Data Science Convolutional neural networks. In my introductory post on neural networks, I introduced the concept of a neural network that looked something like this. As it turns out, there are many different neural network architectures, each with

Data Science Deep neural networks: preventing overfitting. In previous posts, I've introduced the concept of neural networks and discussed how we can train neural networks. For these posts, we examined neural networks that looked like this. However, many of the

Data Science Planning in a stochastic environment. In this post, I'll be discussing how to calculate the best set of actions to complete a task whilst operating in a known environment, otherwise known as planning. For this scenario, we have

Data Science Evaluating a machine learning model. So you've built a machine learning model and trained it on some data... now what? In this post, I'll discuss how to evaluate your model, and practical advice for improving the model based

Data Science Neural networks: training with backpropagation. In my first post on neural networks, I discussed a model representation for neural networks and how we can feed in inputs and calculate an output. We calculated this output, layer by layer,

Data Science Gradient descent. Gradient descent is an optimization technique commonly used in training machine learning algorithms. Often when we're building a machine learning model, we'll develop a cost function which is capable of measuring how well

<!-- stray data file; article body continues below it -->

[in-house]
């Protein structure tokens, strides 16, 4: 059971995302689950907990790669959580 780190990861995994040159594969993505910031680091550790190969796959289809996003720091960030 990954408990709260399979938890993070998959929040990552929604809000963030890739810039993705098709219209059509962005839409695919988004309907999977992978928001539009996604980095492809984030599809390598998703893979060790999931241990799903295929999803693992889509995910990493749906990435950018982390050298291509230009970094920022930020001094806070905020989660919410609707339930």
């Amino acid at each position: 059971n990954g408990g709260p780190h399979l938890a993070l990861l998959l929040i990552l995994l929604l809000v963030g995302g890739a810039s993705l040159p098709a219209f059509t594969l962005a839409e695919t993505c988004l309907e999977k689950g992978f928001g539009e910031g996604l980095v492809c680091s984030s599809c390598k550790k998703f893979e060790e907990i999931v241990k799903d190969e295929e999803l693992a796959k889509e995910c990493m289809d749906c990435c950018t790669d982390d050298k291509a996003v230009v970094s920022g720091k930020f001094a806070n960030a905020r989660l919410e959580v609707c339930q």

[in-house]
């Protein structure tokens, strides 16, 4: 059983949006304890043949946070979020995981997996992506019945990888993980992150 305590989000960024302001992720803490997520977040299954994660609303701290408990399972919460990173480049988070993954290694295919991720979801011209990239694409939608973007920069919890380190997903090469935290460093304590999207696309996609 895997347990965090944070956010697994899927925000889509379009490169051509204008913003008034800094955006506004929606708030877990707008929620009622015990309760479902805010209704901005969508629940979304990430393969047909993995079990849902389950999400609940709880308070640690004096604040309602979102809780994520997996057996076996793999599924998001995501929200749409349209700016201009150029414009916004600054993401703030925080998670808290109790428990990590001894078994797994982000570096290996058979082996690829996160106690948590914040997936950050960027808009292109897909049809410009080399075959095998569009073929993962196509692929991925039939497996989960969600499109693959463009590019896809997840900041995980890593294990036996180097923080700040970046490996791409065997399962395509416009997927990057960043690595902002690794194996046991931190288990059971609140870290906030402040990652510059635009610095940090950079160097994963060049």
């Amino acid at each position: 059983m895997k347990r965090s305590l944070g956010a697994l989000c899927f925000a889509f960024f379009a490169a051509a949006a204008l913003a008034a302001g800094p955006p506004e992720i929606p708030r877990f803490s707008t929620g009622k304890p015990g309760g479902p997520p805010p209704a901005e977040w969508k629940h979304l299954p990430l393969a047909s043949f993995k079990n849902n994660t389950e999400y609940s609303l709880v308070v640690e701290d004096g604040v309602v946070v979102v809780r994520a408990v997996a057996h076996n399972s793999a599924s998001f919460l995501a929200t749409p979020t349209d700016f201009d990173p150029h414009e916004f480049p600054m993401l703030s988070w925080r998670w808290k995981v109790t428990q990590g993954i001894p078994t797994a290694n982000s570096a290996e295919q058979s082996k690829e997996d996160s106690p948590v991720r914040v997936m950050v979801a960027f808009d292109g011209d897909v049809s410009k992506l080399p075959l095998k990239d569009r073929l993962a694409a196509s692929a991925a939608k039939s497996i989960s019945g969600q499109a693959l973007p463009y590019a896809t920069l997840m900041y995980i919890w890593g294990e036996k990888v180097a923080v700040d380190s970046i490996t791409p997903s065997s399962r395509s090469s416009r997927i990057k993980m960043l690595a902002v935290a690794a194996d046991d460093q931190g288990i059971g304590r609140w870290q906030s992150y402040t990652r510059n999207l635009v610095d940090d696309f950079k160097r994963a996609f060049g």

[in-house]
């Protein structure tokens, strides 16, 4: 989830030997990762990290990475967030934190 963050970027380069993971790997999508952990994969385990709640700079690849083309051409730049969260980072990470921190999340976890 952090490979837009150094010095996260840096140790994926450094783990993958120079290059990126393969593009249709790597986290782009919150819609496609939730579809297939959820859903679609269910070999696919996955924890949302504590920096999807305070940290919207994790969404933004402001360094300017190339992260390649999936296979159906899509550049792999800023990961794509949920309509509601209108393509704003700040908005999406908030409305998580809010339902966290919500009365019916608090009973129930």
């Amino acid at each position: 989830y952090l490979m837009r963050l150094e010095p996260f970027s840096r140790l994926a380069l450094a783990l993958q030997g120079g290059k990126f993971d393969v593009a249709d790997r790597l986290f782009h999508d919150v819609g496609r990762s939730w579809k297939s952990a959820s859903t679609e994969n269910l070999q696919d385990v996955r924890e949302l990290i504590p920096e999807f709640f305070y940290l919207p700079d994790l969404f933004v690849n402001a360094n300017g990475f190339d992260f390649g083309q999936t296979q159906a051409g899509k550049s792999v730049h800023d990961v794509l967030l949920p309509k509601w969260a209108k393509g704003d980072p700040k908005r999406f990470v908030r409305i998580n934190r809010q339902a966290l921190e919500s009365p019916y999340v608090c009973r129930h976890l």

Data Science Principal components analysis (PCA). Principal components analysis (PCA) is the most popular dimensionality reduction technique to date. It allows us to take an $n$-dimensional feature-space and reduce it to a $k$-dimensional feature-space while maintaining as

Data Science Neural networks: activation functions. Activation functions are used to determine the firing of neurons in a neural network. Given a linear combination of inputs and weights from the previous layer, the activation function controls how we'll pass

Data Science Feature selection for a machine learning model. Feature selection can be an important part of the machine learning process as it has the ability to greatly improve the performance of our models. While it might seem intuitive to provide your

Data Science Soft clustering with Gaussian mixed models (EM). Sometimes when we're performing clustering on a dataset, there exist points which don't belong strongly to any given cluster. If we were to use something like k-means clustering, we're forced to make a

Data Science Neural networks: representation. This post aims to discuss what a neural network is and how we represent it in a machine learning model. Subsequent posts will cover more advanced topics such as training and optimizing a

Data Science Support vector machines. Today we'll be talking about support vector machines (SVM); this classifier works well in complicated feature domains, albeit requiring clear separation between classes. SVMs don't work well with noisy data, and the algorithm

Data Science Ensemble learning. An ensemble approach to machine learning involves building a collection of models, trained on subsets of data, which are then combined to provide a robust model for classification or prediction. The basic idea